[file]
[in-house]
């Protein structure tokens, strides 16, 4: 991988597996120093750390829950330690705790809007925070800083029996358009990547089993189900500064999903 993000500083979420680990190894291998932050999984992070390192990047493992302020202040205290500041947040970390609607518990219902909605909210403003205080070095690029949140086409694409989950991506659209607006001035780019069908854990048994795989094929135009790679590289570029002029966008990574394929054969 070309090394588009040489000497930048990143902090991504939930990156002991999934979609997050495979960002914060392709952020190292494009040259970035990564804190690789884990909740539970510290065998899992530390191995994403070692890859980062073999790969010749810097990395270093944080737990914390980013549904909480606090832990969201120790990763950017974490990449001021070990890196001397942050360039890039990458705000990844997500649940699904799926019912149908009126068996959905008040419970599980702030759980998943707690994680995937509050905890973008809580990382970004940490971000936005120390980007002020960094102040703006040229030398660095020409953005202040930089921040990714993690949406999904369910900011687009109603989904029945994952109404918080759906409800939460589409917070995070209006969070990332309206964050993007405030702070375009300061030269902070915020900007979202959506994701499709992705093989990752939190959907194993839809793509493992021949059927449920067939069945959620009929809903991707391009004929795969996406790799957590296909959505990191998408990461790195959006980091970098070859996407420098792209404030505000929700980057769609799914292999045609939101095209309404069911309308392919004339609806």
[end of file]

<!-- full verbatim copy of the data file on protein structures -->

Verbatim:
[in-house]
């Protein structure tokens, strides 16, 4: 991988597996120093750390829950330690705790809007925070800083029996358009990547089993189900500064999903 993000500083979420680990190894291998932050999984992070390192990047493992302020202040205290500041947040970390609607518990219902909605909210403003205080070095690029949140086409694409989950991506659209607006001035780019069908854990048994795989094929135009790679590289570029002029966008990574394929054969 070309090394588009040489000497930048990143902090991504939930990156002991999934979609997050495979960002914060392709952020190292494009040259970035990564804190690789884990909740539970510290065998899992530390191995994403070692890859980062073999790969010749810097990395270093944080737990914390980013549904909480606090832990969201120790990763950017974490990449001021070990890196001397942050360039890039990458705000990844997500649940699904799926019912149908009126068996959905008040419970599980702030759980998943707690994680995937509050905890973008809580990382970004940490971000936005120390980007002020960094102040703006040229030398660095020409953005202040930089921040990714993690949406999904369910900011687009109603989904029945994952109404918080759906409800939460589409917070995070209006969070990332309206964050993007405030702070375009300061030269902070915020900007979202959506994701499709992705093989990752939190959907194993839809793509493992021949059927449920067939069945959620009929809903991707391009004929795969996406790799957590296909959505990191998408990461790195959006980091970098070859996407420098792209404030505000929700980057769609799914292999045609939101095209309404069911309308392919004339609806």